New Audi A4 review, test drive
4th Jun 2012 3:08 pm
Mid-life facelift brings with it a whole lot of subtle improvements.
The new A4 comes with three engine options, the potent 3.0-litre V6 diesel, the staple 2.0-litre diesel, and the base 1.8-litre petrol, which we have tested here. This direct-injection, turbocharged motor was also present in the old car, but has now been significantly revised. With the upgraded engine comes better performance, driveability and emissions. The key changes lie in the cylinder head – it’s now got two injectors per cylinder, one for direct and the other for indirect injection. The direct-injectors work at startup and with big throttle inputs, while the port injectors work under periods of low loads and speeds, and this helps improve particulate emissions and fuel efficiency.
The improved driveability is thanks to an electronically controlled turbocharger wastegate that responds faster and quickens the engine’s response to throttle inputs. This engine now makes 168bhp (10bhp up from the old engine) and a healthy 32.6kgm of torque all the way from 1400rpm to 3700rpm.
The transmission is not the expensive twin-clutch gearbox that’s almost de-rigueur on Audis these days. What it does have, though, is an eight-step continuously variable transmission that sends power to the front wheels – a combination that works in unexpectedly entertaining ways.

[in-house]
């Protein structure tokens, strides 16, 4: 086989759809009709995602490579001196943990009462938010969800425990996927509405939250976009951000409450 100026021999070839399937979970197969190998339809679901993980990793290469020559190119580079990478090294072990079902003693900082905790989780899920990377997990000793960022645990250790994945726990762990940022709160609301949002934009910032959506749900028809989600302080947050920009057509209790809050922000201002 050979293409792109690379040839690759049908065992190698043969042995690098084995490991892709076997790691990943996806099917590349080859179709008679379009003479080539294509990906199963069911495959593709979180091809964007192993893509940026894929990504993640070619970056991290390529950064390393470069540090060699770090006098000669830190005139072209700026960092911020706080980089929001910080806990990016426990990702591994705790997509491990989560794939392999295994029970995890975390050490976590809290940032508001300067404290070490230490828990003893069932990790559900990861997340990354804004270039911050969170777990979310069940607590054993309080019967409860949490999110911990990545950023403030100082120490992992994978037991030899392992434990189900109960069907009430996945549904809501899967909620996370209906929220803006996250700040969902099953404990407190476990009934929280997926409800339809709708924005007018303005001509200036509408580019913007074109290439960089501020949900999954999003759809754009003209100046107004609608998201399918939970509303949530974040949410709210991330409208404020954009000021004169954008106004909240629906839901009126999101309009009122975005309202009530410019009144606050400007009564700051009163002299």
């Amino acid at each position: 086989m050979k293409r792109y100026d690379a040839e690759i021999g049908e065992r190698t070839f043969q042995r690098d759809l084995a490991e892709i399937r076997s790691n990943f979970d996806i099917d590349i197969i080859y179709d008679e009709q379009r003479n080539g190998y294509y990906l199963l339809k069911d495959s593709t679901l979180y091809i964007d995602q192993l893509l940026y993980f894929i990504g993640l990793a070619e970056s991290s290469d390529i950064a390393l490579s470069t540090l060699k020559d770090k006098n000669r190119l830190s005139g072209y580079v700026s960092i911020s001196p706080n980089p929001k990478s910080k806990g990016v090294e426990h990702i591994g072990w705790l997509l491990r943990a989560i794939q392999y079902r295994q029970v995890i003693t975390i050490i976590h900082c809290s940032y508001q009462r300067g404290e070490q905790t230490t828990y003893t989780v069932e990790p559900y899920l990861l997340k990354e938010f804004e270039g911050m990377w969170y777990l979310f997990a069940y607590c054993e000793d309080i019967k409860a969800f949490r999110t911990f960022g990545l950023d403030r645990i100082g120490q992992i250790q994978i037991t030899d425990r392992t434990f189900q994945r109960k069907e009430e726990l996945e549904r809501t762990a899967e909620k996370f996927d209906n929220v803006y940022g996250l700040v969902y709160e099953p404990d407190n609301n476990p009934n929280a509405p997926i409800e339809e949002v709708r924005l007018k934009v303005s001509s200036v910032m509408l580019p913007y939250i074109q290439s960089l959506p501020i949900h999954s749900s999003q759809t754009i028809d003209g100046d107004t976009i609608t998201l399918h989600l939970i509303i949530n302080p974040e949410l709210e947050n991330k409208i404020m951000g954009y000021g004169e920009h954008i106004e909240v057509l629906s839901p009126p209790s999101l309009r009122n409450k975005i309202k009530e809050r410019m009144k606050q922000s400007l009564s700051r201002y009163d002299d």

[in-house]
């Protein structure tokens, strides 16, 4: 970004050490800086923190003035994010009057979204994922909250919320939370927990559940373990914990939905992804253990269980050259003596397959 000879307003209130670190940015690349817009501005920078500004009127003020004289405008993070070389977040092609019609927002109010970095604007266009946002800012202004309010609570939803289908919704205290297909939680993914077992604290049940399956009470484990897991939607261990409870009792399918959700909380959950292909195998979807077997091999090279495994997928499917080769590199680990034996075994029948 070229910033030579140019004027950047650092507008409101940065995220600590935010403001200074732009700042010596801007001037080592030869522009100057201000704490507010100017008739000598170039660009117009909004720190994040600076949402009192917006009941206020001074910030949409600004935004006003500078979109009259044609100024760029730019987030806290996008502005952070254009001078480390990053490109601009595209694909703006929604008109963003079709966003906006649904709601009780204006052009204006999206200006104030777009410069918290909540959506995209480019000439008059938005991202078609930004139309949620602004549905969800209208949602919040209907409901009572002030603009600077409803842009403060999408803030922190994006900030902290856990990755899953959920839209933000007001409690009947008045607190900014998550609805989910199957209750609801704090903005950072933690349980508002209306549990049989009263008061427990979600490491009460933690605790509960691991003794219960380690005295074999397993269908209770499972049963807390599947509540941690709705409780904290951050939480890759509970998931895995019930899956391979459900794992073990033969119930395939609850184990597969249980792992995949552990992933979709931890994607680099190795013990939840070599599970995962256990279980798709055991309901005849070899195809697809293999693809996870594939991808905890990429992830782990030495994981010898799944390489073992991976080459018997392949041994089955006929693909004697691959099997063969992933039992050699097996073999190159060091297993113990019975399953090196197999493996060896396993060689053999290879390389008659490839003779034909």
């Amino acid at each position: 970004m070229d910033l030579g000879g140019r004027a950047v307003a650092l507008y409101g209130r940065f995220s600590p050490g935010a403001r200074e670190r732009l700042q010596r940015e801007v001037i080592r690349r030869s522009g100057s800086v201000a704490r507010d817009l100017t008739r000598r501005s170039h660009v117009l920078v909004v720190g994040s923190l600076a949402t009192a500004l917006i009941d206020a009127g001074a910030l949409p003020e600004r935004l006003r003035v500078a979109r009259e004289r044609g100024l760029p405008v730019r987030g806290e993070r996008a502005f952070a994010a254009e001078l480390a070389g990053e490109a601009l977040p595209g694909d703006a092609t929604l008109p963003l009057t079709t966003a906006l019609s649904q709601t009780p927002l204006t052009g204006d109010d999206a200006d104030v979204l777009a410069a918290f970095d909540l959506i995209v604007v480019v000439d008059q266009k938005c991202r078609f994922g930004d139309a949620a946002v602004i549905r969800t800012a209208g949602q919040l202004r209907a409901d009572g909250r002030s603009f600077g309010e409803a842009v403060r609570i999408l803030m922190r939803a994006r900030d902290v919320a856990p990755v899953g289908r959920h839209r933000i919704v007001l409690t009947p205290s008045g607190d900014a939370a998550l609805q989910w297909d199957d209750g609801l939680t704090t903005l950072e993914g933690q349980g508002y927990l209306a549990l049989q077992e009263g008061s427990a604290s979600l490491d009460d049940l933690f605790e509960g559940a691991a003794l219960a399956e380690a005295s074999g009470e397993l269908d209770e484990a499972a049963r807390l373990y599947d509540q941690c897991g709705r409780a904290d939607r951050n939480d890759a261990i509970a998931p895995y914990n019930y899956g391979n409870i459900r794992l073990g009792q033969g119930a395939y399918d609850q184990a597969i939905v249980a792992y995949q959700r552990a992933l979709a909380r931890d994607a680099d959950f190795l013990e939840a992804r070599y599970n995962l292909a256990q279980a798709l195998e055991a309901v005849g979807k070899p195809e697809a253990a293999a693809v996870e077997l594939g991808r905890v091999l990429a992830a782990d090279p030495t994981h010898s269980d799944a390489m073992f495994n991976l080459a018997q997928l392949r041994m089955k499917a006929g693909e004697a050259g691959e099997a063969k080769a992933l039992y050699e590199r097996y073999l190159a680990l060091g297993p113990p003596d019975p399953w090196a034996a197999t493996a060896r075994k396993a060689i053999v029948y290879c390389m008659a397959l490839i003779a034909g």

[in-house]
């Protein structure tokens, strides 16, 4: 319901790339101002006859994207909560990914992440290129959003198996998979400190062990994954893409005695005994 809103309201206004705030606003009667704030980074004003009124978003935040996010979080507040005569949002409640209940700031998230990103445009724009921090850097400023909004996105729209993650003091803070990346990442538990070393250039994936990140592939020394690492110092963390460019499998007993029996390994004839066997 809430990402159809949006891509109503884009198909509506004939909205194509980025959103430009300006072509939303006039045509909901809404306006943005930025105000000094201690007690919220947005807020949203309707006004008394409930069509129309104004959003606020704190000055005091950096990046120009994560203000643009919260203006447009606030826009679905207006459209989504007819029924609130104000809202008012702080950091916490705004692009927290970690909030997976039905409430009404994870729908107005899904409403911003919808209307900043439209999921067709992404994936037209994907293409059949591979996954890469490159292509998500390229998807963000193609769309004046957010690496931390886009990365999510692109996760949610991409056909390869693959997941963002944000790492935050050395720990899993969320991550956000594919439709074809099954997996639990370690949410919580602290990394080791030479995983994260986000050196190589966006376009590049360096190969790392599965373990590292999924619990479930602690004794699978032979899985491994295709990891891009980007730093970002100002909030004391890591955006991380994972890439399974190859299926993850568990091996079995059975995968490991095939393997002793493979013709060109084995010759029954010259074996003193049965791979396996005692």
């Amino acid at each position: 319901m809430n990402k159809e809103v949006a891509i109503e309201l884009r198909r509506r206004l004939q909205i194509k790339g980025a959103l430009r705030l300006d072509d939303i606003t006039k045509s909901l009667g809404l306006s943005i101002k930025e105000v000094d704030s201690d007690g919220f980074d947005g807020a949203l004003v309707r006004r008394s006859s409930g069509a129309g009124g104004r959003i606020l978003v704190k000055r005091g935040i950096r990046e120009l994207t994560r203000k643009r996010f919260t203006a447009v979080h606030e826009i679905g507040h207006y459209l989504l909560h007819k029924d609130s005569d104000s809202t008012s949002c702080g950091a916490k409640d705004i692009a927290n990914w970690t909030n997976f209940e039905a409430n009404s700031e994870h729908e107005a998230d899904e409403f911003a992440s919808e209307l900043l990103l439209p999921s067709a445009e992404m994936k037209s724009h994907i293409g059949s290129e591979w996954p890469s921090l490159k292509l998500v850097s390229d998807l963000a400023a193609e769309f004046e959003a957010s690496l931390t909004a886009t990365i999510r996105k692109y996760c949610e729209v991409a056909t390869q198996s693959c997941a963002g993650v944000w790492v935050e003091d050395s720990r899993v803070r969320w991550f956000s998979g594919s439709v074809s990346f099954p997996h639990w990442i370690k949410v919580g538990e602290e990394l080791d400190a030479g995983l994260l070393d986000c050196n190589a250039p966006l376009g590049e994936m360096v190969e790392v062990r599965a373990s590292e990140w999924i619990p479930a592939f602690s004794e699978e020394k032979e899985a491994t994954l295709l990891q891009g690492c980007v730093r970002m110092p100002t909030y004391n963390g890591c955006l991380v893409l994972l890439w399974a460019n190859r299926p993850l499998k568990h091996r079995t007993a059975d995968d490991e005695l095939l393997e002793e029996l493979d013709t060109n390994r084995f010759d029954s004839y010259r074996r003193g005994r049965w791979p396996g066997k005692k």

This base A4 doesn’t get Audi’s Drive Select system, which means it has regular, non-adjustable dampers. This, for most purposes, is a good thing as this car rides really well. At low and medium speeds, it isolates you from the road brilliantly, the suspension absorbing imperfections and sharp bumps with equal aplomb. Up the speed and there is some float and some pitching over long undulations, but never to the point of being uncomfortable. We did wish the brakes, though strong enough, had a bit more pedal feel.
Around town, the new A4’s electrically-assisted steering feels extremely light making it easy to park and manoeuvre. But like most in most Audis the steering has inert feel to it and isn’t particularly entertaining. It weighs up the faster you go and at highway speeds, there’s enough communication from the road filtering through to be keep you reassured. There’s tremendous grip from the 225/50 R17 tyres and the electronic differential lock that unobtrusively applies the brakes on the wheel that’s slipping, tightens your line and quells the understeer to give you a fair amount of entertainment through corners.
You don’t really notice at first, but the door mirrors are smaller than before. They don’t really compromise visibility but their smaller size reduces wind noise and more importantly, drag. In fact, this, along with the flat underbody help the A4 return 12.5kpl on the highway and a not too bad 8.5kpl in the city.